A loss in the second quarter, slowing revenue growth and share compensation costs sent social network, Facebook Inc's (NASDAQ:FB) shares plunging, after the company announced its first-ever results.
The stock extended losses to below $23.50 in pre-market activity after closing down 8.5 percent at $26.84 on Thursday, declining over 38 percent from its debut in May. The company also did not offer any future guidance, disappointing investor expectations and eroding confidence.
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Facebook reported net loss of $157 million, or 8 cents a share, in the second quarter its bottom-line hit by stock compensation charges incurred by its IPO. In the year-ago period the company had reported net income of $240 million, or 11 cents. Eliminating one time charges, Facebook said it earned 12 cents a share, matching analysts’ forecast.
Revenue in the three months ended June 30 was $1.18 billion, compared to $895 million in the year-ago quarter.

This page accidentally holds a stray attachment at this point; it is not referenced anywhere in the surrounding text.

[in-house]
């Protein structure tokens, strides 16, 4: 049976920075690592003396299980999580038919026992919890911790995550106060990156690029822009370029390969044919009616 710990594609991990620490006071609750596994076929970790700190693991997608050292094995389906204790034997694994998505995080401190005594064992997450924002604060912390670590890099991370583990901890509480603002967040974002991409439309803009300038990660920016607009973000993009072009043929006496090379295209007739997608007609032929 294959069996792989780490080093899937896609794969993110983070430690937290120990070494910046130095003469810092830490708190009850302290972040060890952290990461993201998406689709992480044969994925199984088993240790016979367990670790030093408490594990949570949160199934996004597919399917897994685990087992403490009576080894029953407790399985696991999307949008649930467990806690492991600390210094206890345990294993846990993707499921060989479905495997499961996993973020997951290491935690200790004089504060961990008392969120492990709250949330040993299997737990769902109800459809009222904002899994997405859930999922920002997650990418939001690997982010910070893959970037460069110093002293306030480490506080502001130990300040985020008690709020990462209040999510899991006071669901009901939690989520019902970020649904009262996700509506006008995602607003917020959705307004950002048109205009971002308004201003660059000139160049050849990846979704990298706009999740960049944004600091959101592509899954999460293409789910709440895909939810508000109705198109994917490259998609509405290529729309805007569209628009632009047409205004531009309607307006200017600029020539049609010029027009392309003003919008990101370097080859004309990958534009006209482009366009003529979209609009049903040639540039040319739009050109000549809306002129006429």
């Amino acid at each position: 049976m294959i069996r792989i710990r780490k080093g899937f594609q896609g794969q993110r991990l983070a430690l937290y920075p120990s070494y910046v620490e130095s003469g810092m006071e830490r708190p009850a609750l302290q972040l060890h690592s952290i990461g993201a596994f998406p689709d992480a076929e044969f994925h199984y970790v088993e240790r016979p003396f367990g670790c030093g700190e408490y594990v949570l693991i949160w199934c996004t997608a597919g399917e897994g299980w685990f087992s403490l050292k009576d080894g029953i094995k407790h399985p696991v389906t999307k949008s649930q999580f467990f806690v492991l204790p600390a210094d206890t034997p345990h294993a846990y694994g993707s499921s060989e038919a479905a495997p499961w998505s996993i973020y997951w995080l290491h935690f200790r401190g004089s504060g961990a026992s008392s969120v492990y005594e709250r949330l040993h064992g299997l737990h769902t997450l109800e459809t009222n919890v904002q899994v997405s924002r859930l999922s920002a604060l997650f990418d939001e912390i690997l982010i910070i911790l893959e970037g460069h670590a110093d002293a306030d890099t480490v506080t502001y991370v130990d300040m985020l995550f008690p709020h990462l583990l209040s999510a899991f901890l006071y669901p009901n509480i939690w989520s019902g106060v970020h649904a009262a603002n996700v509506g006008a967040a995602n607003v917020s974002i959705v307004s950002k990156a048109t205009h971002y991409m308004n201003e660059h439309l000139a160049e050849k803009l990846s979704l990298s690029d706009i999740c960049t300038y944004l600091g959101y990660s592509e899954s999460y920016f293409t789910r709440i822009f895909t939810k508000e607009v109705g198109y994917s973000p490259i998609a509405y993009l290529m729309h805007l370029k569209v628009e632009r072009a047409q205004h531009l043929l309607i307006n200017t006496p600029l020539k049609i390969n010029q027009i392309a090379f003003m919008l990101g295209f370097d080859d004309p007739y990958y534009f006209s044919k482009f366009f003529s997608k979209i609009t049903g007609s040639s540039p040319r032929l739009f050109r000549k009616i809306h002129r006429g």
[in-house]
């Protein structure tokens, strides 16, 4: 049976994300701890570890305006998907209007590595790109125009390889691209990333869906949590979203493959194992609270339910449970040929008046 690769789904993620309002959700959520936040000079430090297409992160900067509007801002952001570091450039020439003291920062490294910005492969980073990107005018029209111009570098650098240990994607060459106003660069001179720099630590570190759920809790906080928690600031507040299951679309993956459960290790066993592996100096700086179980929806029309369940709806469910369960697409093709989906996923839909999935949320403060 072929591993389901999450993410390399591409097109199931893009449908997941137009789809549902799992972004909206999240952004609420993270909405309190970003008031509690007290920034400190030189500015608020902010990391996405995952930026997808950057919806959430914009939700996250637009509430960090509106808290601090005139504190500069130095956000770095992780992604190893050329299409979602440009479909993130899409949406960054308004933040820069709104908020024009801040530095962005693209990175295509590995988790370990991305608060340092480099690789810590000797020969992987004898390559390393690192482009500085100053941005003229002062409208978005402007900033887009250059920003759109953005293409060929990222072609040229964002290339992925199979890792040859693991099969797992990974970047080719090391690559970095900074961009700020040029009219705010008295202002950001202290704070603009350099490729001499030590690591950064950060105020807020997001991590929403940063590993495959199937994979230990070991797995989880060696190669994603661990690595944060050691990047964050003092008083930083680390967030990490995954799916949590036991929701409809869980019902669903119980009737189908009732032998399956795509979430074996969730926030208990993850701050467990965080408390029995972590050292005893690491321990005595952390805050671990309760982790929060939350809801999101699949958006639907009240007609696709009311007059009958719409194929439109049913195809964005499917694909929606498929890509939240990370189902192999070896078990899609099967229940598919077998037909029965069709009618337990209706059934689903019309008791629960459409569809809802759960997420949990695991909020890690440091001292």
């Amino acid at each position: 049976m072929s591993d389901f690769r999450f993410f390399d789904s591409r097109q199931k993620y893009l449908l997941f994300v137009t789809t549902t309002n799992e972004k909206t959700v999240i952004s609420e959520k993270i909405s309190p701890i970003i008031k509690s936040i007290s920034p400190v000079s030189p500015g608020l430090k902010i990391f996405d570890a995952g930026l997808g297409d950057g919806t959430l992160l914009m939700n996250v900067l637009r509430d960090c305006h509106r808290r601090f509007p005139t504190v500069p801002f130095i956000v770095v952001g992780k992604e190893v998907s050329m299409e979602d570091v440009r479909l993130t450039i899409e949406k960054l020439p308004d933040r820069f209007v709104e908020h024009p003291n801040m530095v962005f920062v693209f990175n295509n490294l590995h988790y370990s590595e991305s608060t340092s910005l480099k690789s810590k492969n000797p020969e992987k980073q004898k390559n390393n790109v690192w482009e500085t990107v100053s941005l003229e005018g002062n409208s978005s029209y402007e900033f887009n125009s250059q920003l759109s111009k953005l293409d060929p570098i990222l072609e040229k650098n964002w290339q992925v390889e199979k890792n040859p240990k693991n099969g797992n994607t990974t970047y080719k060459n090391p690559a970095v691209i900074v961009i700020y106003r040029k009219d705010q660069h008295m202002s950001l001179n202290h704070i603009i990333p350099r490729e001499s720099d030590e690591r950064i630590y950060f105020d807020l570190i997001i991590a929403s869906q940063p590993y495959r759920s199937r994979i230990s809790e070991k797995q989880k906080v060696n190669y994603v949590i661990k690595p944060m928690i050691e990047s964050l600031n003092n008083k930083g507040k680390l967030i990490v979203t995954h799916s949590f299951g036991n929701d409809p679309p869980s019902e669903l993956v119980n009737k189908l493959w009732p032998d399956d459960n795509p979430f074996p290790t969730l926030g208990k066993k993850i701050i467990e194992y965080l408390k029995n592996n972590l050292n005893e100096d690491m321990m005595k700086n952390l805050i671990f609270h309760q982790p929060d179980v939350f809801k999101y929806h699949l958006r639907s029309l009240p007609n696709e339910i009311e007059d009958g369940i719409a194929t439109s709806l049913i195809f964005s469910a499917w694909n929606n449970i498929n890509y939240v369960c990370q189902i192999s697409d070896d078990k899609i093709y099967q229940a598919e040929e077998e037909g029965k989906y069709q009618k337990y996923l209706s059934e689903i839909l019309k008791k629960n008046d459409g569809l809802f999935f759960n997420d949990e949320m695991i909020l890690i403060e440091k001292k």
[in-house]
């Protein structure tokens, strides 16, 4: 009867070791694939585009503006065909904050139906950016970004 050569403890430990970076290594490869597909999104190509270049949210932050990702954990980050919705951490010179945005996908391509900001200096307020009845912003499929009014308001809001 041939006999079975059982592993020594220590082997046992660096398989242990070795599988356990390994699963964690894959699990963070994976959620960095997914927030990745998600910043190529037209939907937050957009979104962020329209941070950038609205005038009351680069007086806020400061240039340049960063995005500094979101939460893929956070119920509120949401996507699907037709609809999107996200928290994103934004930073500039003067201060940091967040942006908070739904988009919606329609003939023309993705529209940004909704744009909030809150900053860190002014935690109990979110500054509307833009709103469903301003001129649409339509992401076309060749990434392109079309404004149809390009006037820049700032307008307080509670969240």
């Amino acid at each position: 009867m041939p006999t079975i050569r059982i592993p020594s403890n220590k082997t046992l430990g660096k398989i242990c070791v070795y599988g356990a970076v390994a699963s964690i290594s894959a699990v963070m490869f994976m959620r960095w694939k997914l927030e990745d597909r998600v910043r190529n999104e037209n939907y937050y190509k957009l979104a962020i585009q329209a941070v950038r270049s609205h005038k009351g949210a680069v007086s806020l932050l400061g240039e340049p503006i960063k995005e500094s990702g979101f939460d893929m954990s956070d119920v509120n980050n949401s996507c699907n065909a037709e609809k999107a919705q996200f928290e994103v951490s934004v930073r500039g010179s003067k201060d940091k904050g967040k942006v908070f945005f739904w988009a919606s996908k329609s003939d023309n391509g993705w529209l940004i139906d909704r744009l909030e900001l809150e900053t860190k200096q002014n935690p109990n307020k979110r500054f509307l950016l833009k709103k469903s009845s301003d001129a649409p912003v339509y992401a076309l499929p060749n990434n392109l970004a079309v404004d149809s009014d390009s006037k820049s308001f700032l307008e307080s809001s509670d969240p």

Monthly active users rose to 955 million at the end of June from 901 million in March. But with more users migrating to mobile devices there has been a surge in mobile users, rising 67 percent on year to 543 million users.
While mobile user base has seen a steep increase, mobile advertising has not kept pace with it, adding to investor concerns about the company being able to sustain its revenue growth. Analysts have also been questioning its valuation and feel that the plunging shares reflect the reality of the company's intrinsic value.
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Chief Executive Mark Zuckerberg commented that the company had a clear path to building a strong mobile business, though he did not provide more details.
Since social media companies have very few benchmarks, being a recent phenomenon, the analyst community is also wondering how the company will be able to make money from it billion or so users.
Facebook's capital expenditures more than tripled to $413 million in the second quarter.
Bloomberg had reported on Thursday that Facebook was working with HTC to build a smartphone to take advantage of the popularity of mobiles. However Zuckerberg dashed these hopes saying that it did not make sense for his company to get into hardware.